MONTREAL, AUGUST 15, 2012 – With the goal of ensuring that students learn a trade to ensure a successful future, Programme Mile End is spearheading the Projet Pedagogiques Particuliers, an initiative that will prepare Grade 9 students to one-day step into the vocational marketplace. Programme Mile End is part of the English Montreal School Board’s (EMSB) Alternative School Network.
Spearheaded by Shab Shattha, the head teacher at Programme Mile End and Ophir Ben-Jacob, the facilitator of the Project Pedagogiques Particuliers, the school is the first EMSB institution to adopt this project. The ultimate goal of the initiative is to develop skills which will lead to a trade that will turn them into productive and successful adults.
“This is a new approach to education which holds the fact that we are not all designated for an academic path; that many of us will and should pursue a vocational path and more-over, that the entrepreneurial spirit within our youth must be revived and encouraged systematically within our school systems,” said Ophir Ben-Jacob. “If we aim at identifying and supporting future doctors, lawyers, scientists, athletes and mathematicians, we should also to the same extent, identify and encourage young entrepreneurship which is finally at the heart of future economic revival across North America.
“This has two objectives in its core: firstly, to keep these teens in a proper structure that will keep them from dropping out. Secondly, to replenish the vocational market place with electricians, plumbers, carpenters, welders and others” added Ben-Jacob. “Current vocational workers are all at a retirement age and in the future we will be confronted with a service-bound society that has no-one to supply these services.”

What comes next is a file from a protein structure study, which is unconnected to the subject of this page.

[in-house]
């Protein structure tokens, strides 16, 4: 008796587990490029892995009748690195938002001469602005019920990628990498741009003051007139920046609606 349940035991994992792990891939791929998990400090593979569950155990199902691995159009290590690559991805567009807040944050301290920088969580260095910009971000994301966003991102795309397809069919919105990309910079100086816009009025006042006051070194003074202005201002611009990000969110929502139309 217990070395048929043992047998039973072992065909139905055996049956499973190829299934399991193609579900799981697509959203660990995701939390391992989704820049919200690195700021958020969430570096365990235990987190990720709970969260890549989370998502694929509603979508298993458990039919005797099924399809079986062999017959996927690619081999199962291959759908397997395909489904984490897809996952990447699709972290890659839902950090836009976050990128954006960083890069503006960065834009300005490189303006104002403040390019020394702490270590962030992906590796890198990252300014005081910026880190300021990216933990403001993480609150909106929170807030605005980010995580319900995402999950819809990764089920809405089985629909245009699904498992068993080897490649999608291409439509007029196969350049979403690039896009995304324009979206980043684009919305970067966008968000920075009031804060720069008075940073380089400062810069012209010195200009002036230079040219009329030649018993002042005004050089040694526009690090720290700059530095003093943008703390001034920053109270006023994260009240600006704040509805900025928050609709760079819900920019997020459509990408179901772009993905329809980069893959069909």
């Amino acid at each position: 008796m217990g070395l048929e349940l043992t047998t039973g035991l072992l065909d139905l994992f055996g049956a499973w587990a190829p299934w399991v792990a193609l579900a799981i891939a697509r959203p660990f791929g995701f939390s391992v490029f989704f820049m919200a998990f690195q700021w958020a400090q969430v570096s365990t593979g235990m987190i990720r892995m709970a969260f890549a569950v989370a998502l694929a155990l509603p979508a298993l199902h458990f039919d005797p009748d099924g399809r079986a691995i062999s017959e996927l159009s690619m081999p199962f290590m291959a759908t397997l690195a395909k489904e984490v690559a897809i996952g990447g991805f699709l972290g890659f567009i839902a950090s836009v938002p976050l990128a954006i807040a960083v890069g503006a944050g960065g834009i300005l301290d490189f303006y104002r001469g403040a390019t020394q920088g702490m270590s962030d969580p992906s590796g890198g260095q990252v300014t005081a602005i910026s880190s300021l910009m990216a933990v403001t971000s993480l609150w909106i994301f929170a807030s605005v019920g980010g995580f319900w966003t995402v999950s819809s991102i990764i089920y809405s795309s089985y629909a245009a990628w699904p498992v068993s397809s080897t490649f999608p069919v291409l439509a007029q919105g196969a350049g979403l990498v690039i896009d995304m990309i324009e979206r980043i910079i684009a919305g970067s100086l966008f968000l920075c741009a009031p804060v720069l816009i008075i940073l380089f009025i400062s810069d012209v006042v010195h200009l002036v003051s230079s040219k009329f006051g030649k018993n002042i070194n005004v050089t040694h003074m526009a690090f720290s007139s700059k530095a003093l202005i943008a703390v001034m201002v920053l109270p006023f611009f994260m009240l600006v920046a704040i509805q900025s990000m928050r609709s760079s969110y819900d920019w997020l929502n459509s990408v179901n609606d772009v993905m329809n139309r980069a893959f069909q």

Ben-Jacob, will guide and lead the students to pursue their passions and interests in an independent and organized manner. According to Ben-Jacob, the students will also go through a process of self-discovery and self-exploration.
Throughout the project, Programme Mile End will document via film the student’s progress and eventual integration within the vocational school as well as far beyond; integration into the work and career market, where the students will become contributing and productive citizens. The camera will follow a small group of students from start to the so-called integration finish line.
Additionally, the students will also take part in the mechanics of documenting their own experience. They will also work as a group to support the filmmaker and cameramen; to learn the art of filmmaking and film production from techniques to editing.
“Shab Shattah has brilliantly not only allowed for an important process to be documented but also, more importantly, allowed for the very process to work as a teaching tool,” said Ben-Jacob. “By working with the filmmakers, students will gain experience and be empowered by knowledge, self-reflection and introspection through the unforgiving eye of the camera.
“There is a significant investment being made in promoting the vocational schools and vocational path as well as in the revival of the entrepreneurial spirit from early-on within our high schools,” he added. “Some of these kids will go into the vocational schools right after grade 9 and we, the educators, are on the front lines of a $2.6 billion government and private sector initiative to revive the entrepreneurial spirit within our youth.”